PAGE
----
Fat Fairies, Mash-Ups, and Advertisements: the Hypnotic Effect of TV Fairy Tales

On April 7-9, 2016, the FTTV Project Participants traveled from Provo, Utah to Berkeley, California to present their panel at the Western States Folklore Society Conference. Ariel Peterson was first up with her analysis of fairy godmothers that usually appear as fat fairies (whether in actual body type or symbolized by a round dress). Lauren Redding showed off her data about gender comparisons and inclusion of animal characters that she compiled from the FTTV Database. She was able to display many interesting […]

Concluding the Promotional Small-Screen Fairies Series

In his 1979 book, “Breaking the Magic Spell,” Jack Zipes shared the story of Priscilla Denby, a researcher who spent an entire day watching TV in 1969 logging all the traditional folklore and fairy tale items featured in shows and commercials. In 1969 Denby logged 101 themes in one day of television. In 2016 we live in a time described (sometime jokingly, other times seriously) as Peak TV. As more channels and online content providers attempt to stake out ground […]

Fairy Tales in the 2010’s Remix Culture

Harvard law professor Lawrence Lessig published a book in 2008 titled “Remix: Making Art and Commerce Thrive in the Hybrid Economy,” which hypothesized about the societal effect of the internet, specifically for the way in which it gave rise to the remix culture. Lessig recognized a trend in the rising popularity of derivative works that combine or edit together existing materials to produce something new. (One quick example is Pogo’s “Alice,” a song spliced together from sounds from Disney’s Alice […]

The Digital Age of the 2000s

In the new millennium the buzzwords of the first decade were globalization and technology. Across the globe the internet, computers, and cell phones were bringing people together and changing the way people lived their lives. A pair of studies at the start and the end of the decade showed a jump from 6% to 62% of Americans having in-home internet access. Cell phone popularity surged as well, fueled by advances in text messaging and mobile internet accessibility. In a very […]

The 1990s Corporate Takeover

In Marina Warner’s short history of the fairy tale book, Once Upon A Time, she posits that one of the primary functions of the fairy tale is the sharing of familiar stories with an audience. She goes on to explain “the stories’ interest isn’t exhausted by repetition, reformulation, or retelling, but their pleasure gains from the endless permutations performed on the nucleus of the tale, the DNA as it were.” While fairy tales have a long history of corporate usage, […]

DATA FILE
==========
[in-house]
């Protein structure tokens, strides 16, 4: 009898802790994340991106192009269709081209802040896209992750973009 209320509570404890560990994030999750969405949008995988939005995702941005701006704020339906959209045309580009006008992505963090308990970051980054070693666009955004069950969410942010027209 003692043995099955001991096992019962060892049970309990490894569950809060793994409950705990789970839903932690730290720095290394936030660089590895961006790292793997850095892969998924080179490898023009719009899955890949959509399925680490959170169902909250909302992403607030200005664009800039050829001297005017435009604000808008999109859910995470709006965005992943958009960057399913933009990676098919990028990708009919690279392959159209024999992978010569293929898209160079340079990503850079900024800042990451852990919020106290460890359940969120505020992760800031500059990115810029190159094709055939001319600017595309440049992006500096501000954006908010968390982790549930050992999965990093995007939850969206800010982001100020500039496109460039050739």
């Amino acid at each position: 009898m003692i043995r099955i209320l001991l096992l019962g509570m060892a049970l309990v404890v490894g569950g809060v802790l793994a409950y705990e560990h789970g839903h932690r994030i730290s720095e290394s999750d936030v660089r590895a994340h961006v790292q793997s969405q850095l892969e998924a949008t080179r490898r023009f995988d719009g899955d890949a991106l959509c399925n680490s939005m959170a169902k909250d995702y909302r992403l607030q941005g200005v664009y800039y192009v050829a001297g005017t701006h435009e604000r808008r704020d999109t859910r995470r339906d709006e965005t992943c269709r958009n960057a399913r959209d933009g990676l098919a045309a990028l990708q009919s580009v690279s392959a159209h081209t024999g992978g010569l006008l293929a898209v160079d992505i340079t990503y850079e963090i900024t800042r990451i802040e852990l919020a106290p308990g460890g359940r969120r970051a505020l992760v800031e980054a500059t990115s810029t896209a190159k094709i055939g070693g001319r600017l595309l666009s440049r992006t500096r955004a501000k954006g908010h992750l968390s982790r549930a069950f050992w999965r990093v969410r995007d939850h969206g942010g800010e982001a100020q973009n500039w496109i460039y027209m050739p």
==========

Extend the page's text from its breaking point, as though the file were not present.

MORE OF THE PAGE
Destination: Western States Folklore Conference

Western States Folklore Society is celebrating 75 years at their 2016 meeting! Three of the FTTV Project Participants are going to UC Berkley this April for the WSFS Conference to present the panel entitled “Fat Fairies, Mashups, and Advertisements: The Hypnotic Effect of TV Fairy Tales.” If you are in the area we would love to have you join us! Take a look at each of the abstracts below. The first paper is titled “Fat Fairies: Stereotype, Body Type, and Personality […]

Back to Basics in the 1980s

In 1984 Jack Zipes published “Folklore Research and Western Marxism: A Critical Replay” in which he summarized the research of several folk lore scholars and ran it through a Marxists lens. In that article he concluded that fairy tales in television and film “exploit folklore to evoke images of the attainment of happiness through consumption.” And while Zipes doesn’t specifically include television commercials in that article, the TV commercial is a perfect encapsulation and culmination of the exploitation of folk […]

The Many Pivots of the 1970s

The 1970s is a decade characterized by many historians as a “pivot of change” for America politically, economically, and socially. There are few places that better show this drastic change in U.S. values and societal attitudes than the television programing of the 70s. At the beginning of the decade once powerhouses like The Ed Sullivan Show (the show famous for introducing The Beatles to American audiences) and Gunsmoke were canceled, effectively ending the reign of the Western as a TV […]

The Artistic Revolution of the 1960s

In Donald Haase’s “The Greenwood Encyclopedia of Folktales and Fairy Tales: A-F” Wolfgang Mieder uses the tale of the Pied Piper of Hamelin to describe the practicality and efficiency of using folklore and fairy tale iconography in advertising. He likens the pied piper to a “symbol of the world of advertising” who would “play his pipe ever so sweetly and the consumers following him without resisting his charming and manipulative music.” While this is certainly true categorically of fairy tale-themed commercials, the […]

Introducing America to TV Commercials

On the first day of July in 1941 a few lucky New Yorkers with televisions tuned in to the WNBT station to see their Brooklyn Dodgers take on the visiting Phillies. The handful of baseball fans who got to their television sets early for this broadcast were about the experience history: they were about to see the first ever paid television advertisement. Instead of the usual test pattern clock that was displayed between programs, viewers saw a modified test pattern clock modeled […]